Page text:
The Department of Economics organizes an intense workshop, where leading experts meet in Verona to discuss recent advances in financial mathematics. Join us!
08 : 30 AM - 08 : 45 AM
08 : 45 AM - 09 : 20 AM
This paper proposes a new nonparametric test for detecting short-lived locally explosive trends (drift bursts) in pure-jump processes. The new test is designed specifically to detect intraday flash crashes and gradual jumps in cryptocurrency prices recorded at a high frequency. Empirical analysis shows that cryptocurrency prices crash much more frequently than the conventional assets. The crashes induce short-term return predictability indicating the inefficiency of crypto markets.
09 : 30 AM - 10 : 05 AM
In the reform of interest rate benchmarks, a central role is played by overnight nearly risk-free rates (RFRs). A key feature of RFRs is the presence of jumps and spikes at periodic time intervals as a result of monetary policy as well as regulatory and liquidity constraints. This corresponds to stochastic discontinuities in the dynamics of RFRs. In this work, we propose a general modelling framework with stochastic discontinuities in an extended HJM setup. We show that the consistency between a RFR and the related term rate can be analysed in terms of a BSDE, whose driver is determined by the HJM drift restrictions. We develop a tractable specification driven by affine semimartingales, also extending the classical short rate approach to the case of stochastic discontinuities providing explicit valuation formulas in a Gaussian setting. Moreover, we study hedging in the sense of local risk-minimization when the underlying term structures have stochastic discontinuities. This is based on joint work with Z. Grbac and T. Schmidt.
10 : 15 AM - 10 : 50 AM
We introduce a framework that allows to employ (non-negative) measure-valued processes for energy market modeling, in particular for electricity and gas futures. Interpreting the process' spatial structure as time to maturity, we show how the Heath-Jarrow-Morton approach can be translated to this framework, thus guaranteeing arbitrage free modeling in infinite dimensions. We derive an analog to the HJM-drift condition and then treat in a Markovian setting existence of non-negative measure-valued diffusions that satisfy this condition. To analyze mathematically convenient classes we consider measure-valued polynomial and affine diffusions, where we can precisely specify the diffusion part in terms of continuous functions satisfying certain admissibility conditions. For calibration purposes these functions can then be parameterized by neural networks yielding measure-valued analogs of neural SPDEs. By combining Fourier approaches or the moment formula with stochastic gradient descent methods, this then allows for tractable calibration procedures which we also test by way of example on market data.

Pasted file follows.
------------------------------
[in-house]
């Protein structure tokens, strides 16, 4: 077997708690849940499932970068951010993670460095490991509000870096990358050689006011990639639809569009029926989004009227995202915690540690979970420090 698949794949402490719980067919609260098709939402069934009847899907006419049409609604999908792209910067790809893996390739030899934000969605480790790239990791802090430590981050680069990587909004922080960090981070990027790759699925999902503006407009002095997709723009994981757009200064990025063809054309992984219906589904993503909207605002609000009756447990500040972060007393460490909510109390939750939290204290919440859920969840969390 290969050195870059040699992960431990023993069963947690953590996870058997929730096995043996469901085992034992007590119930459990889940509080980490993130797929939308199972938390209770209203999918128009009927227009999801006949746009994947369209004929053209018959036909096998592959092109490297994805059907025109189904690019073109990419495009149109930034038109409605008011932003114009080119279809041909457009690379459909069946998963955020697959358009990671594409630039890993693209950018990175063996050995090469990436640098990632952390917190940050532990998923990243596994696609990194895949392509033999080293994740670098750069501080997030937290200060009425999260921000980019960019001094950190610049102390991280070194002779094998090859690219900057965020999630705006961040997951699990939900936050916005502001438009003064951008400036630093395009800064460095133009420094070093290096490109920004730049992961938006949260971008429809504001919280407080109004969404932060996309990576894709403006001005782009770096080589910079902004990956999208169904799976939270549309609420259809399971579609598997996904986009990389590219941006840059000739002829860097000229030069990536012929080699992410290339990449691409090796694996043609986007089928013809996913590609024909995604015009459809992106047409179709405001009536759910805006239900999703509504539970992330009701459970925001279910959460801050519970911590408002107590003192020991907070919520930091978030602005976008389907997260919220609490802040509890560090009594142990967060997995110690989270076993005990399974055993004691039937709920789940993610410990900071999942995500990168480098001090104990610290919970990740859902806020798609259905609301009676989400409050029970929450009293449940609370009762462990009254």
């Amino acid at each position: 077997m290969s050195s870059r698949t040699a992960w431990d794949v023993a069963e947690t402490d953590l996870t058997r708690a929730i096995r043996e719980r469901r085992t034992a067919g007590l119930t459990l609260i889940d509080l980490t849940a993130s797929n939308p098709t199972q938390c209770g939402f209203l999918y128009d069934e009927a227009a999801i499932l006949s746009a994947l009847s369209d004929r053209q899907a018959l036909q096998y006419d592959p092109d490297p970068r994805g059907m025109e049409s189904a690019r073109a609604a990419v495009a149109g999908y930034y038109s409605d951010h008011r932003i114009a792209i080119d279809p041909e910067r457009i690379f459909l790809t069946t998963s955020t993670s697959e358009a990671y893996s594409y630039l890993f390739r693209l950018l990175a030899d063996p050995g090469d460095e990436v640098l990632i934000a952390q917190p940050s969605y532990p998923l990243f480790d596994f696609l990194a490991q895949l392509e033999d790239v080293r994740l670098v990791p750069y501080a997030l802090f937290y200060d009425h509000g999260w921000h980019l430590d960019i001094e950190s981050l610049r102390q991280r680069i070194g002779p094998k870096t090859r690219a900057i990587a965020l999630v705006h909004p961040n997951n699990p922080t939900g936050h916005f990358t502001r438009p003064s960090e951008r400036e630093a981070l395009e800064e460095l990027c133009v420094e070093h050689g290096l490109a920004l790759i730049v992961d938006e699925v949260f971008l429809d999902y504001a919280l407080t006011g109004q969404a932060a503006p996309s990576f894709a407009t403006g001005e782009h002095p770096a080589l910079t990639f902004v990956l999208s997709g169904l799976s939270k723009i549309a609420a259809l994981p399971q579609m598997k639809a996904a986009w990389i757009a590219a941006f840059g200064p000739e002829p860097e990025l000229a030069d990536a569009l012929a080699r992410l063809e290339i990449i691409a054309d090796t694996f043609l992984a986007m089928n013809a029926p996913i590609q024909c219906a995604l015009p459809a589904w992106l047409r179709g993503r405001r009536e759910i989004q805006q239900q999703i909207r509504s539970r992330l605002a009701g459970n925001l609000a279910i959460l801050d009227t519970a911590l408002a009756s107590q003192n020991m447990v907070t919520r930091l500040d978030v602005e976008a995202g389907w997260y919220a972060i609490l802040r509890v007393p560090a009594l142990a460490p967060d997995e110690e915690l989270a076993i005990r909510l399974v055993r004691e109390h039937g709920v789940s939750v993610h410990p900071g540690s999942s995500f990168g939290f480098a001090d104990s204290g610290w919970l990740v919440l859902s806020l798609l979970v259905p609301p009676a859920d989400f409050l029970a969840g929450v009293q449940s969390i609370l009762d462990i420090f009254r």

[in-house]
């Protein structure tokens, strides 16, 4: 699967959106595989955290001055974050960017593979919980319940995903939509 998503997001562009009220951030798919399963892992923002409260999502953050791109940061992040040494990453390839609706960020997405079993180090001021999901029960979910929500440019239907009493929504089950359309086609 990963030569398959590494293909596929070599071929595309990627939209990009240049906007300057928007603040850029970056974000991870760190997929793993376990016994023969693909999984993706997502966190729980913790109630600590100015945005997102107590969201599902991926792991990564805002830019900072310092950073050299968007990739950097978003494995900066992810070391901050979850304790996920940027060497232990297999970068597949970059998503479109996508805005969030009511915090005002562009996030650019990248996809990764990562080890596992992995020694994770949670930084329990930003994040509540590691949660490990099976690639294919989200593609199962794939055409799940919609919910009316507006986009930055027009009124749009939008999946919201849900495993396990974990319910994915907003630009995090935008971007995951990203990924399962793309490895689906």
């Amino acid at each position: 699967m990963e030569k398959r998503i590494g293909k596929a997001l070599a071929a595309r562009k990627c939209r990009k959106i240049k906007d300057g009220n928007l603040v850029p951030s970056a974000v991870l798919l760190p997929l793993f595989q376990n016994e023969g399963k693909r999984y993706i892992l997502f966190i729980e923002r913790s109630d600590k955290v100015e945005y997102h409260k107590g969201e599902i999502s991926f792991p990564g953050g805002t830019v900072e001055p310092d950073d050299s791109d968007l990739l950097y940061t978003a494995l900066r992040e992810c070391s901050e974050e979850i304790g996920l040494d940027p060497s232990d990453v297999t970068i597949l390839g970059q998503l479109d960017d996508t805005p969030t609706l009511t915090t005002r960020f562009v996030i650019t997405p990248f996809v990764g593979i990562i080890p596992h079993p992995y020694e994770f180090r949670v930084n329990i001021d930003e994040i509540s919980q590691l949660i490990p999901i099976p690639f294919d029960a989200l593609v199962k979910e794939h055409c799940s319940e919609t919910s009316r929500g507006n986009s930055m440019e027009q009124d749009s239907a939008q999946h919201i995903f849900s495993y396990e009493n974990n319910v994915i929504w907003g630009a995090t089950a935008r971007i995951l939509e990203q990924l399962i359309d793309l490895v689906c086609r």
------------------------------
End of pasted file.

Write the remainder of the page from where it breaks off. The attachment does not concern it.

11 : 30 AM - 12 : 05 AM
Protection of creditors is a key objective of financial regulation. Where the protection needs are high, i.e., in banking and insurance, regulatory solvency requirements are employed to prevent that creditors incur losses on their claims. The current regulatory requirements based on Value at Risk and Expected Shortfall help limit the probability and size of default of financial institutions, but fail to control the size of recovery on creditors' claims in the case of default. We address this failure by developing the class of recovery risk measures. In a variety of case studies we analyze how recovery risk measures react to the joint distributions of assets and liabilities on firms' balance sheets and compare the corresponding capital requirements with the current regulatory benchmarks based on Value at Risk and Expected Shortfall. The talk is based on joint work with Stefan Weber (Leibniz University Hannover) and Lutz Wilhelmy (Swiss Re Zurich).
12 : 15 AM - 12 : 50 AM
Modelling joint dynamics of liquid vanilla options is crucial for arbitrage-free pricing of illiquid derivatives and managing risks of option trade books. This talk develops a nonparametric model for the European option book, respecting underlying financial constraints while being practically implementable. We derive a state space for prices which are free from static (or model-independent) arbitrage and study the inference problem where a neural SDE model is learnt from discrete time series data of stock and option prices. We validate our approach with numerical experiments using data generated from a Heston stochastic local volatility model and EURO STOXX 50 index data. A subsequent Value-at-Risk (VaR) backtesting analysis shows better coverage performance and less procyclicality than standard filtered historical simulation approaches. Finally, we derive sensitivity-based and minimum-variance-based hedging strategies. When applied to various portfolios of EURO STOXX 50 index options over usual and stressed market periods, our market models can lead to lower hedging errors than Black-Scholes delta-vega hedging, and are less sensitive to the choice of hedging instruments. This is joint work with Sam Cohen and Sheng Wang (University of Oxford)
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